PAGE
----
In this talk I will explain an infinite generalization of the transitivity property. I will then use it to argue that it is always good to create lives worth living and bad to create lives not worth living (thereby answering the main question of variable population ethics) and that infinite ethics is impossible. I will also provide an account of the procreation asymmetry at the level of choice.
In empirical science, the value of thought experiments (TEs) has been widely acknowledged.1 However, in an abstract domain like pure mathematics, thought experiments (MTEs) can also be valuable. 2 A more careful look at mathematical practice suggests that MTEs actually extend the limits of rule-governed uses of diagrams and in certain cases they can be more effective than diagrams.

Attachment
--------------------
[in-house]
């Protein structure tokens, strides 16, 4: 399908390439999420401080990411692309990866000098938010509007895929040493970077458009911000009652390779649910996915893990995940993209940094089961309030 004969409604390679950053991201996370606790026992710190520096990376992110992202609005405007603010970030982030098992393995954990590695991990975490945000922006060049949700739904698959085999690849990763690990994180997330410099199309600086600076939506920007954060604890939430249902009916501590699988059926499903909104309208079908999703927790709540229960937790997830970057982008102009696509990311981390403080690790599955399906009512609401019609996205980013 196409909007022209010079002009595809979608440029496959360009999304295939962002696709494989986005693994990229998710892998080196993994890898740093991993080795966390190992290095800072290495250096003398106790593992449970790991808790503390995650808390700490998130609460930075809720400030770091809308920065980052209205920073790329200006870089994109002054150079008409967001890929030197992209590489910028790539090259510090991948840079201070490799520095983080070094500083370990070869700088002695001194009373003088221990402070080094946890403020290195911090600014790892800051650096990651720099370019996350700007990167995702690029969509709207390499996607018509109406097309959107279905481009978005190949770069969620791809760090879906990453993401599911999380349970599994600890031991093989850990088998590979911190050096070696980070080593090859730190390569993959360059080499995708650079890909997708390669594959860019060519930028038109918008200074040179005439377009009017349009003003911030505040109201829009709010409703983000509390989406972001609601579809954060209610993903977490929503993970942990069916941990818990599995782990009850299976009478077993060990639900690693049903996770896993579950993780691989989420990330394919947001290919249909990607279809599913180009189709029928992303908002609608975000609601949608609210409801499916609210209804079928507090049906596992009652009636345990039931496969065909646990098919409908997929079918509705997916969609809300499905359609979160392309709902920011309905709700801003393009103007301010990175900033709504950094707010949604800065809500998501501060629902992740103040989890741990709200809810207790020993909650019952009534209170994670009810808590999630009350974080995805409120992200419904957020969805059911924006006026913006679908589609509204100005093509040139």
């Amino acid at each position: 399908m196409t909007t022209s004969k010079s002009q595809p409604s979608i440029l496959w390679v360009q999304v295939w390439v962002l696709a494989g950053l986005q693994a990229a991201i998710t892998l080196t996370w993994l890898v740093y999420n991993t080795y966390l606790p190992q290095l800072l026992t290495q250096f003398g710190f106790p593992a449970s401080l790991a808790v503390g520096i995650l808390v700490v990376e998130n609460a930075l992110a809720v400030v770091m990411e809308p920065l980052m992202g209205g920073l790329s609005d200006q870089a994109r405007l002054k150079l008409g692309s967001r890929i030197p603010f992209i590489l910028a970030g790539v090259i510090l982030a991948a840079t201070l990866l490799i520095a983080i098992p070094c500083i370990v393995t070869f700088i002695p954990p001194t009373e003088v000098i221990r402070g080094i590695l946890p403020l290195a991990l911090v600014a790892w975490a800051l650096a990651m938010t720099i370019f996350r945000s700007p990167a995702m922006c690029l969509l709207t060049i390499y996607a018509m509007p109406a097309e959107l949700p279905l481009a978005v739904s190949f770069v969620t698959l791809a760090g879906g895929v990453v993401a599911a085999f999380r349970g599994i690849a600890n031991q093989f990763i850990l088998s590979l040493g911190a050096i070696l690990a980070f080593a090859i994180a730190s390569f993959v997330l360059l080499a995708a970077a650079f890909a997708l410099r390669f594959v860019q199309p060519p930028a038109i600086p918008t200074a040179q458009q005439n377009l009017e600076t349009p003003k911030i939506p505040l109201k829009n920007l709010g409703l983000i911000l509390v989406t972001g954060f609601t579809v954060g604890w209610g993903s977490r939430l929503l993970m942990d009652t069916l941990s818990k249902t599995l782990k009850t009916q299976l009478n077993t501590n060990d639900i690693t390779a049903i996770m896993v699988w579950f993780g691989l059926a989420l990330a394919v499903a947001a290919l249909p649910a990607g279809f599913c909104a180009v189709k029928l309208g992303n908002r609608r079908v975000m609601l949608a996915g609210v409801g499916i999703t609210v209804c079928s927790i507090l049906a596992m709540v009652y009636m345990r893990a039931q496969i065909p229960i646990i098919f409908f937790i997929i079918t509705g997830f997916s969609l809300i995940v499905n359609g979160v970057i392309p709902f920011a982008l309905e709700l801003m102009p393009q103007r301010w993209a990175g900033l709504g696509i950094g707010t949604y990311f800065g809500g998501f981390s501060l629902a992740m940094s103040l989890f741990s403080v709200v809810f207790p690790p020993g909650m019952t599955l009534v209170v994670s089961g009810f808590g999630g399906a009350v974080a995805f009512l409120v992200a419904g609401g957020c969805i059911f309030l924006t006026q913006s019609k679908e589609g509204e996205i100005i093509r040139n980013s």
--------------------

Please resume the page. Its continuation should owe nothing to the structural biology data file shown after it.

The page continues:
Through analyzing examples, I will show what advantages MTEs may have over standard diagram uses, with the aim of contributing to understanding how mathematical practices develop, in particular, how experimental they can be and how their empirical factors can be valuable.
Ockham Society Convenor: Sean Costello | Ockham Society Webpage